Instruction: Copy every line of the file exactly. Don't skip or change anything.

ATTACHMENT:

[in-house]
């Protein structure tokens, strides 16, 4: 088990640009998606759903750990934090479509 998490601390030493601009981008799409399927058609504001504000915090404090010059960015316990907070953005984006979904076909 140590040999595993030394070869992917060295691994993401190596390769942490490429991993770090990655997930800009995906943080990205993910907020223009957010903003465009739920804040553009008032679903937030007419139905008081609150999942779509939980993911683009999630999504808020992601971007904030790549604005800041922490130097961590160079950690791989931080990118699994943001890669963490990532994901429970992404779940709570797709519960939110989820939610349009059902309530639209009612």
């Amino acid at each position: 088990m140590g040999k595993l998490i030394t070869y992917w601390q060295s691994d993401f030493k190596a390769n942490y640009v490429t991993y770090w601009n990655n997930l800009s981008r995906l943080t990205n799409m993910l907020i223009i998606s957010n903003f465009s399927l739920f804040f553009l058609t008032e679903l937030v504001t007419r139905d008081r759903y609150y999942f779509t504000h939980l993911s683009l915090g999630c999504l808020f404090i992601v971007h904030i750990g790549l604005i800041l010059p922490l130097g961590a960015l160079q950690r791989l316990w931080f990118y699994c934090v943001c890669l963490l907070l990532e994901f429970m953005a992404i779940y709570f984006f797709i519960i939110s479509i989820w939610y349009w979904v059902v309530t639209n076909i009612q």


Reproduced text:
[in-house]
């Protein structure tokens, strides 16, 4: 088990640009998606759903750990934090479509 998490601390030493601009981008799409399927058609504001504000915090404090010059960015316990907070953005984006979904076909 140590040999595993030394070869992917060295691994993401190596390769942490490429991993770090990655997930800009995906943080990205993910907020223009957010903003465009739920804040553009008032679903937030007419139905008081609150999942779509939980993911683009999630999504808020992601971007904030790549604005800041922490130097961590160079950690791989931080990118699994943001890669963490990532994901429970992404779940709570797709519960939110989820939610349009059902309530639209009612």
């Amino acid at each position: 088990m140590g040999k595993l998490i030394t070869y992917w601390q060295s691994d993401f030493k190596a390769n942490y640009v490429t991993y770090w601009n990655n997930l800009s981008r995906l943080t990205n799409m993910l907020i223009i998606s957010n903003f465009s399927l739920f804040f553009l058609t008032e679903l937030v504001t007419r139905d008081r759903y609150y999942f779509t504000h939980l993911s683009l915090g999630c999504l808020f404090i992601v971007h904030i750990g790549l604005i800041l010059p922490l130097g961590a960015l160079q950690r791989l316990w931080f990118y699994c934090v943001c890669l963490l907070l990532e994901f429970m953005a992404i779940y709570f984006f797709i519960i939110s479509i989820w939610y349009w979904v059902v309530t639209n076909i009612q």